(And, at almost 65, I’m tired of Europeans and others sniping at us for speaking so few languages in our country. I’m all in favor of learning other languages – I’m conversant to varying degrees in 4 other than American English – but insulting us is not the way to convince us.)

        1. I agree with you about his ad hominem attack, and consider it both baseless and tasteless. But I do not think that that was based on the meaning of certain words. Resistance and damage have full parity with other languages (mine being Dutch). I get the image of a lazy, selfish consumer. Nothing lost in translation I think.

          There simply are differeces between peoples. Touching upon those should not be insulting by itself, neither intended nor perceived. On a general level, Americans do are somewhat less informed about things outside their country than is the case with some other peoples. But on the same general level, Americans are also more entrepeneurial, more self-reliant, more pursuant about their dreams and ambitions. And very much more tending towards initiative. On the whole I prefer the strenghts of Americans above those of us Europeans.

          It should be possible to batter around a bit with factual differences and oddities if in good spirit. Life is short.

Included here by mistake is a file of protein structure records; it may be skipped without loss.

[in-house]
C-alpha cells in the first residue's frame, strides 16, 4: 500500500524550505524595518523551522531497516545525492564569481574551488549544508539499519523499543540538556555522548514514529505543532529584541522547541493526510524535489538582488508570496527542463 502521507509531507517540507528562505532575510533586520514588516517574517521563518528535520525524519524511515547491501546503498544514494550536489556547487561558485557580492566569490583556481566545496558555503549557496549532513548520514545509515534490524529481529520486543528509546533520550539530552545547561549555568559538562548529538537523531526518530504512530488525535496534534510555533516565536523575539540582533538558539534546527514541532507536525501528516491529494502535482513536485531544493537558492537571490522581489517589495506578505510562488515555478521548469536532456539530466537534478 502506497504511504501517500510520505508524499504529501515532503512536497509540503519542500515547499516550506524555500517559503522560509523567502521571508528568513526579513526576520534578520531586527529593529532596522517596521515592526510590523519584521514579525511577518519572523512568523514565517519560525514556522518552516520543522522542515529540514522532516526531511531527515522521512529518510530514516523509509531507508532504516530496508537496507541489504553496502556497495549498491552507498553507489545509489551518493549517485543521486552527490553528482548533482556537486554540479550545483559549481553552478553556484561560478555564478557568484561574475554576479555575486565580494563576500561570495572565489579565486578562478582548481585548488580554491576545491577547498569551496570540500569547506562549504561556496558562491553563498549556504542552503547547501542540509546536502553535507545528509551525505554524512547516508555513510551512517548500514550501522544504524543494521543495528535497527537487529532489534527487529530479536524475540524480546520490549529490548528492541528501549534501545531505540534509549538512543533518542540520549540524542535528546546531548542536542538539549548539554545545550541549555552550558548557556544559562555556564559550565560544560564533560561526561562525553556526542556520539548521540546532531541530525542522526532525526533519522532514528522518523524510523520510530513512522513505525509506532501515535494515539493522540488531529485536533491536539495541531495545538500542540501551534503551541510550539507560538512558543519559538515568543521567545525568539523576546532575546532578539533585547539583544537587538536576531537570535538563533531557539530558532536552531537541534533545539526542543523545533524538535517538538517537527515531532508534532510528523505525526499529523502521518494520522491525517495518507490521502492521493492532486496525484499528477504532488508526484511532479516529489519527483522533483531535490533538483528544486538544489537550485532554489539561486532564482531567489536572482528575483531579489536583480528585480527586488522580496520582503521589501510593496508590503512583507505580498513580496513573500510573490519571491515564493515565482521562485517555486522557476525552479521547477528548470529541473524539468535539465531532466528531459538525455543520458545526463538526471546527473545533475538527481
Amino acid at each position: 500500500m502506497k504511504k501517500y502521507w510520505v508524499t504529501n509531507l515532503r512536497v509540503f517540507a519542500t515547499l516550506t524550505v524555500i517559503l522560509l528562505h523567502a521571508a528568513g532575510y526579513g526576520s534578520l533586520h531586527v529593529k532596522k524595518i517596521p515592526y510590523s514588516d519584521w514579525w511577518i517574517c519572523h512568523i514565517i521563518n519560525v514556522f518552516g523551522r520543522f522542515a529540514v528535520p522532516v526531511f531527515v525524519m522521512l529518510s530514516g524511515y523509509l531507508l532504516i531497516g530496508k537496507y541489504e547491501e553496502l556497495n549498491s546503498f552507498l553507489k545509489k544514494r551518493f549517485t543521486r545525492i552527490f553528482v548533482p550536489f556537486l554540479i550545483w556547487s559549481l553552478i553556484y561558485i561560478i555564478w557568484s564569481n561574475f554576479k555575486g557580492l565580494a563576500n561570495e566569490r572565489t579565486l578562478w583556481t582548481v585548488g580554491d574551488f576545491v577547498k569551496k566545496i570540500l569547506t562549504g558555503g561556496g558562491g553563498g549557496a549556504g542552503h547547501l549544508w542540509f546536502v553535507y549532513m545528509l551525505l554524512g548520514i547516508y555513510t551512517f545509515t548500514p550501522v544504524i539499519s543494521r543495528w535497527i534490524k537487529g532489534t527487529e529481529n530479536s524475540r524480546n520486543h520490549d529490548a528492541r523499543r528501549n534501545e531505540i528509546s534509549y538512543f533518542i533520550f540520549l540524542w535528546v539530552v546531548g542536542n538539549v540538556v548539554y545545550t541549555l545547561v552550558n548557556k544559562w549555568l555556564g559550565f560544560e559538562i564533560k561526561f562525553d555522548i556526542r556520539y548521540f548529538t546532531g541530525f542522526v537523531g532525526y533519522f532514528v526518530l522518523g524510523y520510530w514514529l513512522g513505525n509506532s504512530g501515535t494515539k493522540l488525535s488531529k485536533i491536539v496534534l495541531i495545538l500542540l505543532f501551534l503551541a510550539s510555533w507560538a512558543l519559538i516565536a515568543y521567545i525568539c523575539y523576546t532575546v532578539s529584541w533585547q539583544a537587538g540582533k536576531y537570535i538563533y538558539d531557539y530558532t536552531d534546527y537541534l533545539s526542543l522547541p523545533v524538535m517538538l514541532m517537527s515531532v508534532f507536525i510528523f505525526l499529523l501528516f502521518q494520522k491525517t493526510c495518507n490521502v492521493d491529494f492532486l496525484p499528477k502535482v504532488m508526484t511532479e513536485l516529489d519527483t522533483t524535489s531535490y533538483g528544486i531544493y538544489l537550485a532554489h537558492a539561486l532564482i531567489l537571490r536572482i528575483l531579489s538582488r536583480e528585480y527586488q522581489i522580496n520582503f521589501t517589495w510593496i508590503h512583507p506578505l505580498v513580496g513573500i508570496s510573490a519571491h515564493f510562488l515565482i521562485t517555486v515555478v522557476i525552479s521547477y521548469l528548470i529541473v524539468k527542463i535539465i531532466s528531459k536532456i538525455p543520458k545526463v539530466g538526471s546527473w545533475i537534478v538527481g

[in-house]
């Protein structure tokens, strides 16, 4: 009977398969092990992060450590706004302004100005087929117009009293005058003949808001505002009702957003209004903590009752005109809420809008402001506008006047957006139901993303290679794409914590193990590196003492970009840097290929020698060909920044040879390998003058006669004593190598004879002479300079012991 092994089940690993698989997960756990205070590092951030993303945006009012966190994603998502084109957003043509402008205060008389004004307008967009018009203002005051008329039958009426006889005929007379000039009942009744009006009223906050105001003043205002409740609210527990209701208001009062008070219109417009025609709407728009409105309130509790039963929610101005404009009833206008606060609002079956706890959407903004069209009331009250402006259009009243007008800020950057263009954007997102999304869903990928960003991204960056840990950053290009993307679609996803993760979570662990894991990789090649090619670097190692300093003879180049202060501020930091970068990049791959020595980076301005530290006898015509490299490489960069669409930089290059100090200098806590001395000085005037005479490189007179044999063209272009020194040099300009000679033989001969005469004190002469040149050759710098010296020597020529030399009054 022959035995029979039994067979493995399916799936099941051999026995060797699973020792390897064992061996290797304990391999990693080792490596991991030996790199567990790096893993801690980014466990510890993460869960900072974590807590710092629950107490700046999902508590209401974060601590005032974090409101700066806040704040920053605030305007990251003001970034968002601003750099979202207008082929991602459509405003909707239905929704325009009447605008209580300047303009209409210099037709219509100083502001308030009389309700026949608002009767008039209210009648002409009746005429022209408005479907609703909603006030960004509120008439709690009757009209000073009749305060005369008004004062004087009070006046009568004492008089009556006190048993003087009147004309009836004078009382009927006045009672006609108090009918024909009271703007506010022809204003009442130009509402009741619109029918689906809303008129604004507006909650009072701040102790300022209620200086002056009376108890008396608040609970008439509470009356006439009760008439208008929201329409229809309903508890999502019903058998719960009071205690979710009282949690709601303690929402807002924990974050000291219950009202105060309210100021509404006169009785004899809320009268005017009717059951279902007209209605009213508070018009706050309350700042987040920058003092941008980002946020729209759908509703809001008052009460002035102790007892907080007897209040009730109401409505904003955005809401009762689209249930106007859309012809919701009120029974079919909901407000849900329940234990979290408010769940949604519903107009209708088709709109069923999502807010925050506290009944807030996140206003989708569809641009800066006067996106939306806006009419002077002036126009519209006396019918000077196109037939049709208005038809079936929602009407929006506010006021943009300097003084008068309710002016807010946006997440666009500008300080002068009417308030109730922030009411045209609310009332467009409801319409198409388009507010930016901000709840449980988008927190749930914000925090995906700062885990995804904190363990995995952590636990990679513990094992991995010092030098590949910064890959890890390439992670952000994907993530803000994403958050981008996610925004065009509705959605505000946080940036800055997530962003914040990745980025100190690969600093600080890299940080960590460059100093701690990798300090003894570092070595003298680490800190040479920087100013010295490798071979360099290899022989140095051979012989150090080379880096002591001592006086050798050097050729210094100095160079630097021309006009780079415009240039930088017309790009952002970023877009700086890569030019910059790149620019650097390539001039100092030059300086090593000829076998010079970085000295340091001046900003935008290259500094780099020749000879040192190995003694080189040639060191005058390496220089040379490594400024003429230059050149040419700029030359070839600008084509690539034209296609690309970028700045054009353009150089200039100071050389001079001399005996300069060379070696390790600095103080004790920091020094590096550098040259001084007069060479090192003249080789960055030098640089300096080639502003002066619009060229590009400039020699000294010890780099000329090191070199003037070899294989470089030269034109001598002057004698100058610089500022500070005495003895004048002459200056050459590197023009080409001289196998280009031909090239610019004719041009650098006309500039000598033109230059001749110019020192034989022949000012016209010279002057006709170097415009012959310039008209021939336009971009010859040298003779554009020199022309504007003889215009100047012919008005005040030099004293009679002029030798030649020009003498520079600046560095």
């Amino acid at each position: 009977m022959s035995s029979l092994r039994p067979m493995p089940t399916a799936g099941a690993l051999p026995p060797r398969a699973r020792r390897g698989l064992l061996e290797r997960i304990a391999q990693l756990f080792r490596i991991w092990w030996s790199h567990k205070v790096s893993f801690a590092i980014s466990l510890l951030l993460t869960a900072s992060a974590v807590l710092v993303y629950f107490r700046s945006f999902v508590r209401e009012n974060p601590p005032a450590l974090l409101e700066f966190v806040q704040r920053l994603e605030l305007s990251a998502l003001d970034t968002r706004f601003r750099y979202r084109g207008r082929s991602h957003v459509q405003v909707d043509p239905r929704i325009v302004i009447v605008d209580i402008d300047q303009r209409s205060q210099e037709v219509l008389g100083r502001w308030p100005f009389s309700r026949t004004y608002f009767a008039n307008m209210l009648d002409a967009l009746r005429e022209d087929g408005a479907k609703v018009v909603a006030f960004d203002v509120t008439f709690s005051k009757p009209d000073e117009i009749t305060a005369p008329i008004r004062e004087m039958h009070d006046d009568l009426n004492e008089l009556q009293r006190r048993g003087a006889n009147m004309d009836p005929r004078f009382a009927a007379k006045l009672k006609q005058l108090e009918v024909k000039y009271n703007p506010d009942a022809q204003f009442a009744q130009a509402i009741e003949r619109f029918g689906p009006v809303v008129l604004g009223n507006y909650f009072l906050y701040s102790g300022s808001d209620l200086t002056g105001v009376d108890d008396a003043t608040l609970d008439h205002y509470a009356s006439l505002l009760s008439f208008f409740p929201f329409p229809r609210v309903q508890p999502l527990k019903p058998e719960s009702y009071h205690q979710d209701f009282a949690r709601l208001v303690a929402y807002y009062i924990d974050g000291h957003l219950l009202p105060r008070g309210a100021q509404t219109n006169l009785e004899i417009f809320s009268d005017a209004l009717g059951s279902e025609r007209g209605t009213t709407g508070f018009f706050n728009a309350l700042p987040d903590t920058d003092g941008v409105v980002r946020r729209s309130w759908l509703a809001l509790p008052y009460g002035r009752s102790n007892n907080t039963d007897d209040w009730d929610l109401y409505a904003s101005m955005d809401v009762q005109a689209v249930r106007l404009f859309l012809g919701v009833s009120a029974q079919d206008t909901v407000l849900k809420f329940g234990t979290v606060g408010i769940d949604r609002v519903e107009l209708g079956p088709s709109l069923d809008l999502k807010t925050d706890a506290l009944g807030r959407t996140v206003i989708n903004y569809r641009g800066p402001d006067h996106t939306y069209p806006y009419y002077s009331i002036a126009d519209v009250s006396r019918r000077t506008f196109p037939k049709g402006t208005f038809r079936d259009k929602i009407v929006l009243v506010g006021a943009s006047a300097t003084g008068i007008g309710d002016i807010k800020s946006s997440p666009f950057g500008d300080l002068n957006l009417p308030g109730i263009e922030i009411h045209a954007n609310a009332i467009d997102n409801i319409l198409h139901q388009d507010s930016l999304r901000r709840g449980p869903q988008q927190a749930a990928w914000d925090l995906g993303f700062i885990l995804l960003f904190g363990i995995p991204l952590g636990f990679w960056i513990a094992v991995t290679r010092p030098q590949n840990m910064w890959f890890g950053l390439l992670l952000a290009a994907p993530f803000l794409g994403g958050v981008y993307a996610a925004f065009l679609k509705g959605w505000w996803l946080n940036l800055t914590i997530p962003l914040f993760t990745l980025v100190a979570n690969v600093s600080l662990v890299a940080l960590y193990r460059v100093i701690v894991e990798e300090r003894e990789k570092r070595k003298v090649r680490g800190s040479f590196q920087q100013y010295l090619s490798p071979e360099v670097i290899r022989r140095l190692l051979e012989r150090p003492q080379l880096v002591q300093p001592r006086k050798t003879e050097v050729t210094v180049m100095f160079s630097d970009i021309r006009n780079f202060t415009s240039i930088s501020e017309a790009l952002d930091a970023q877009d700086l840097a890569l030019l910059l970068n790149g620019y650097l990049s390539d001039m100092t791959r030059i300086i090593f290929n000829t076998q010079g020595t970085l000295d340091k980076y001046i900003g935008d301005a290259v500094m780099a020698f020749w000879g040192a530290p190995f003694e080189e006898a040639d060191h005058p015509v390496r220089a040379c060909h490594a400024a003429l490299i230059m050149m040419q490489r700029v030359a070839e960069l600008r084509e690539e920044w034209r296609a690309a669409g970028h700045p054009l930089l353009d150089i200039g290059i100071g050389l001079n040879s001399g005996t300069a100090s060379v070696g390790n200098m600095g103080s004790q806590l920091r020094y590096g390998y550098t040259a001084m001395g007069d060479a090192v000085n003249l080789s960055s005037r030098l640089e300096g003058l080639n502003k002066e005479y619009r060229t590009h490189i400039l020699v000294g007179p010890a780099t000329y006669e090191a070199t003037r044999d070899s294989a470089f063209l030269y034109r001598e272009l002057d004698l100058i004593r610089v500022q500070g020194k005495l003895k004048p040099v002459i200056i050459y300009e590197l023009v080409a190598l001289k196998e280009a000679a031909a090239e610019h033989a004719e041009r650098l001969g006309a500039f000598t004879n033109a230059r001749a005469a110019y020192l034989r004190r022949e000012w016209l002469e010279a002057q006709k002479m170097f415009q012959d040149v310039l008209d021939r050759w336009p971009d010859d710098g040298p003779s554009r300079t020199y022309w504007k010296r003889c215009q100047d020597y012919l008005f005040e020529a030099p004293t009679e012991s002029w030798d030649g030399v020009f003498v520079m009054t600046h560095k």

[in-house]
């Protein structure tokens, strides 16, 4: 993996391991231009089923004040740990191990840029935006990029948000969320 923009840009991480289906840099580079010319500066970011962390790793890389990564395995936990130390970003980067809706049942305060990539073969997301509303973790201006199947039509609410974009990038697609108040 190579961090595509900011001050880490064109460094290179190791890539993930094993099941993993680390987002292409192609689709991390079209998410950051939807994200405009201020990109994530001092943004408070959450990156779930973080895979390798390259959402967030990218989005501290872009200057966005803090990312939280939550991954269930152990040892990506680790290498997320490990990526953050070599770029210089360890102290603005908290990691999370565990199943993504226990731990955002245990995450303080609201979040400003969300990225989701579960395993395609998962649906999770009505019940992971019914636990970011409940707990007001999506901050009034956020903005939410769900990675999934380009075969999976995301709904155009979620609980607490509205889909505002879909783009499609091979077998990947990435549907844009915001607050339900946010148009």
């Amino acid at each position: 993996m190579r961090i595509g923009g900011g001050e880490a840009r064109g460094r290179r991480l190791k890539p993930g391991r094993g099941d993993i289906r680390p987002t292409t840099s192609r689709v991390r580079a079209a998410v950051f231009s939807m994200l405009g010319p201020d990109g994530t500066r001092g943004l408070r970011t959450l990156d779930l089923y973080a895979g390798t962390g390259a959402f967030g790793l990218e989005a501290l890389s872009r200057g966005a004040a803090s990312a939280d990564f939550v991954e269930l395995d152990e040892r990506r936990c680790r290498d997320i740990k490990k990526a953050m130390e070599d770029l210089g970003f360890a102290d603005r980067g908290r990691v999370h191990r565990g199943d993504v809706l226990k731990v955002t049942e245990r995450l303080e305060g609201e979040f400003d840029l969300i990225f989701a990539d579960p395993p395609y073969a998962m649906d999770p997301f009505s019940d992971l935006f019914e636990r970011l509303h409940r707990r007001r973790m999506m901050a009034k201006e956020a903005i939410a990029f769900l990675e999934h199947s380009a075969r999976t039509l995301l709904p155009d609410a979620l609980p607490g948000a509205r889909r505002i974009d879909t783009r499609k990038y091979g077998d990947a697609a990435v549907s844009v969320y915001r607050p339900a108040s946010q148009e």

1. Water resistance has long had a clear business meaning. Lots of products specify water resistance, like outdoor clothing. No one expects water resistant clothing to be rain proof. That would be water proof clothing. It’s easy to understand that water resistance doesn’t mean your product can survive any kind of water damage. It resists.

  3. It’s hard to believe that many iPhones would be damaged by consumers. Just because it’s water resistant, it doesn’t mean you have to go swimming with it. Are consumers deliberately dunking their iPhones in water just to see how they’ll hold up in water? I don’t see why anyone would take the chance of dunking their smartphone in water to “test” its water resistance. I guess only iPhones are failing the water resistance test as I don’t see any lawsuits against the dozens of Android smartphone makers for exaggerating water resistance.

  4. Is there actually a ‘line’ defined by a standards group about where water resistance ‘ends’ and waterproof ‘begins’? (e.g. a set time under water, water pressure, etc.) Where would constantly being doused with sweat come in?

    1. In legal parlance, “waterproof” means “will not be damaged by water under any circumstances, without limitation,” a condition impossible to achieve at our current level of technology.

      Thus the term “water-resistant,” which describes the tests that the device has passed and under which the manufacturer is confident that no damage will occur. Exceeding the boundaries of those tests may result in damage, and such damage is not covered by warranty.

      1. I see, so the claim for damages will depend on how accurately Apple can determine whether those boundaries were exceeded to deny warranty coverage. This then leads to how well Apple can convince Italy’s authorities that those boundaries were exceeded. I don’t think Italy actually has a case unless there were actual past or pending claims that may fall into the gray area and denied.